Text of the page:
We wish you a safe, healthy, and prosperous New Year! These words are even more meaningful given the most deadly and economically crippling ‘Black Swan’ event that we have experienced in the last century—COVID-19. After unprecedented fiscal and monetary stimulus, the record-setting development of multiple effective vaccines has elevated optimism that we will experience the ‘thrill of victory’ over this nemesis in the upcoming year.
The curtain is slowly coming down on 2020. Not before time! After what has been a tumultuous period for most, and a tragedy for many, the time to turn the page and move on is slowly arriving. Centre stage, the principal actors are going through their closing lines. Following the US elections, the leading actor refuses to go quietly into the night. Legal actions lie strewn about like discarded party poppers…
After a rough, tough performance month in the pan-European equity markets, the instinct is always to look away from the detailed data and conclude in a world of tightening pandemic restrictions and an imminent (and hotly contested) American presidential election, that uncertainty must induce investment caution.
This October marks 80 years since the opening of the Pennsylvania Turnpike, America’s first highway. Highways have been a critical driver of economic growth due to the connectivity, speed, and efficiency they provide. As Confucius so appropriately stated, “roads were made for journeys, not destinations.”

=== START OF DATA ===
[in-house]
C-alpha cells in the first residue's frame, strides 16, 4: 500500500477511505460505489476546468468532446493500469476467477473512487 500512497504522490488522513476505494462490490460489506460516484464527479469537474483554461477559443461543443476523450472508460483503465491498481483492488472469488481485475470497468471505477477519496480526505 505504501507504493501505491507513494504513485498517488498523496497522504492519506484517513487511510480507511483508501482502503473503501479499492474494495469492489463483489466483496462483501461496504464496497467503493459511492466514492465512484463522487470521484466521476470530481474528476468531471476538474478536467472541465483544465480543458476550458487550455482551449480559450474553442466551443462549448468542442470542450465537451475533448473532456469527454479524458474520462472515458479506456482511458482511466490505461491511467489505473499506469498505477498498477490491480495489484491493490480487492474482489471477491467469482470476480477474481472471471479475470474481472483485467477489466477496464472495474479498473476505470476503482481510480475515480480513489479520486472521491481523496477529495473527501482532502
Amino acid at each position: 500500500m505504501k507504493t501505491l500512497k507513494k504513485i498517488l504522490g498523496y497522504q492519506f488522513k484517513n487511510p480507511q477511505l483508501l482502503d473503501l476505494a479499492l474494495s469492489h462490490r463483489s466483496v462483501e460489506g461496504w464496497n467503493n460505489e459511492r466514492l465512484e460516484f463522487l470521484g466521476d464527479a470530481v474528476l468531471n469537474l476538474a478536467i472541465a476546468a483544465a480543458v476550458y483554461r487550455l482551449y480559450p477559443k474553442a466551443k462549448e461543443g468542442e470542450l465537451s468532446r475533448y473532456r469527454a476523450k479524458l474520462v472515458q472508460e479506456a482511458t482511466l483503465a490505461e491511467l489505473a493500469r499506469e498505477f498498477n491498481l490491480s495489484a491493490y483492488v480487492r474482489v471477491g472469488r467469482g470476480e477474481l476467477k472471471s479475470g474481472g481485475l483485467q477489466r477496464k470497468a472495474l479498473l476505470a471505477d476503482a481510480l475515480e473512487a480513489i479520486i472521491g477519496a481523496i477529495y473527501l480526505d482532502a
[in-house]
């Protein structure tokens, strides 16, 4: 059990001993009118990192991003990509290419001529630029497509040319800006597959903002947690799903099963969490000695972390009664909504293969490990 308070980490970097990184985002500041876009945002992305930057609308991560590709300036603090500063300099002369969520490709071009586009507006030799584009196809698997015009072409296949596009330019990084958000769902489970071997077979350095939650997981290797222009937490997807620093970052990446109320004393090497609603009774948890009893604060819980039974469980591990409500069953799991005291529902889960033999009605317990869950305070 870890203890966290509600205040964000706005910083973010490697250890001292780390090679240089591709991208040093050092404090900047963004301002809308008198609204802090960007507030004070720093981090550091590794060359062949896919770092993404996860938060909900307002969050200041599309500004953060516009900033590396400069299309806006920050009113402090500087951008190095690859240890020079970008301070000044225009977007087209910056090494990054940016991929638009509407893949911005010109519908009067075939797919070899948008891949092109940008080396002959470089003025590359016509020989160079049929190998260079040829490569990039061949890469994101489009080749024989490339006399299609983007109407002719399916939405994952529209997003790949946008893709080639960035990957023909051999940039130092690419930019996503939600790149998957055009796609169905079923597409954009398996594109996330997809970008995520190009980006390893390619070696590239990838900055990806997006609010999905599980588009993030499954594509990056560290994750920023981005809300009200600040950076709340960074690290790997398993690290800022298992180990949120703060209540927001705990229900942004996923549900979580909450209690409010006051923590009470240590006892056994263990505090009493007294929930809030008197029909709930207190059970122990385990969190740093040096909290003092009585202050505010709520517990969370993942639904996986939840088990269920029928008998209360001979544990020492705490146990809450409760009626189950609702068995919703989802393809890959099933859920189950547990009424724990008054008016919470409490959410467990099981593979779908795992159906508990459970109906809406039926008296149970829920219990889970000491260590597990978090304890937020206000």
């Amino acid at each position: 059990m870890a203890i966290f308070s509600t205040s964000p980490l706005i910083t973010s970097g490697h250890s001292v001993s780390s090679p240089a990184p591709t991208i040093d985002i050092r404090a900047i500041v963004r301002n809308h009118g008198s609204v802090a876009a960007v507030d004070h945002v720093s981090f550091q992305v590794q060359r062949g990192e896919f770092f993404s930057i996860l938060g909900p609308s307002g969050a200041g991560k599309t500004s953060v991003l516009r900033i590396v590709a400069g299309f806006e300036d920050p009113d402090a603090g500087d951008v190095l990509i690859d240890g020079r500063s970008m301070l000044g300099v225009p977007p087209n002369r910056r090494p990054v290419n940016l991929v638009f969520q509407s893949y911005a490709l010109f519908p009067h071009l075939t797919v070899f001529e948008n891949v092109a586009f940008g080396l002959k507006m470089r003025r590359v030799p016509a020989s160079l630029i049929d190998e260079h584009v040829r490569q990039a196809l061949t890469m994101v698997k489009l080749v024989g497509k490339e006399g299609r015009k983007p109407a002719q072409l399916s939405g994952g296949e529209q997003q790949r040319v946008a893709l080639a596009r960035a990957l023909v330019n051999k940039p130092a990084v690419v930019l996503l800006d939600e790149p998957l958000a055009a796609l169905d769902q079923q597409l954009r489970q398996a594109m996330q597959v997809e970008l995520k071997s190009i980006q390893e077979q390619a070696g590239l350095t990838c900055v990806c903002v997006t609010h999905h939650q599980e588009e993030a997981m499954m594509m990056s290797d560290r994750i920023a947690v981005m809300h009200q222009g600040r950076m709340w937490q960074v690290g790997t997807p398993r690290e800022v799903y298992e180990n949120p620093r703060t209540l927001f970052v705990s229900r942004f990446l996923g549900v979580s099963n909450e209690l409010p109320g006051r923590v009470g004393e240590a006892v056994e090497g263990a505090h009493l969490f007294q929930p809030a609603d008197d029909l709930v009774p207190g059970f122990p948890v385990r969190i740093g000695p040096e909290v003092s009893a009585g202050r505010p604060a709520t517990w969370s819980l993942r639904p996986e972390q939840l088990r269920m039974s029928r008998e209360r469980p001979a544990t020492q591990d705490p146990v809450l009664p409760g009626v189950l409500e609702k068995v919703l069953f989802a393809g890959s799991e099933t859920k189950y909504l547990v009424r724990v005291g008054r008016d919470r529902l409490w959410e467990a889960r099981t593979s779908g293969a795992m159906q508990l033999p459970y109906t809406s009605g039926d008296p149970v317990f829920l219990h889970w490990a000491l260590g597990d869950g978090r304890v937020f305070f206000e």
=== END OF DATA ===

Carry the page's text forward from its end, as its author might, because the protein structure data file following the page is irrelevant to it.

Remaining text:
The traditional early September think piece centres on the natural reset that a generalised return to work (and for the younger generation, school) brings after the typically languid summer holiday period. As 2020 is clearly a very different style of year, let us rip up the normal script and ask the simpler question of ‘does the world feel lucky?’
Financial markets are always a three-dimensional jigsaw, with new pieces being added and deleted at whim every business day. But the signals from the last month have been especially difficult to discern. In contrast to the bounce back second quarter, July was a negative month for pan-European markets with the U.K. continuing to lag.
Whilst there are still pockets of great opportunity across the globe, the past few weeks have also seen crazy price rises of some stocks as investors have rushed to join the herds buying certain technology stocks indiscriminately. Given the backdrop of a Western World with low interest rates and a pandemic that is highly disrupting many sectors, the relatively less affected technology sector is an attractive place to park money. It seems many investors taken this view but have forgotten the importance of valuations. The herd buying has pushed prices up which then reaffirms investors reasoning so they buy more again and so on which spirals share prices upwards.
At Raymond James, Ribble Valley we have a highly bespoke investment proposition and state of the art tools. This allows us to cater for clients’ ethical preferences, however specific they are. Many people only want to profit from companies with certain characteristics and they want to make sure that their views are reflected.
At any other time, a three percent bounce during May in the pan- European (including the U.K.) equity markets and the driest fifth month of the year in large swathes of the country since 1929, would represent an ideal entry into the summer months. However – despite recent lockdown liberalisations – these are far from normal times.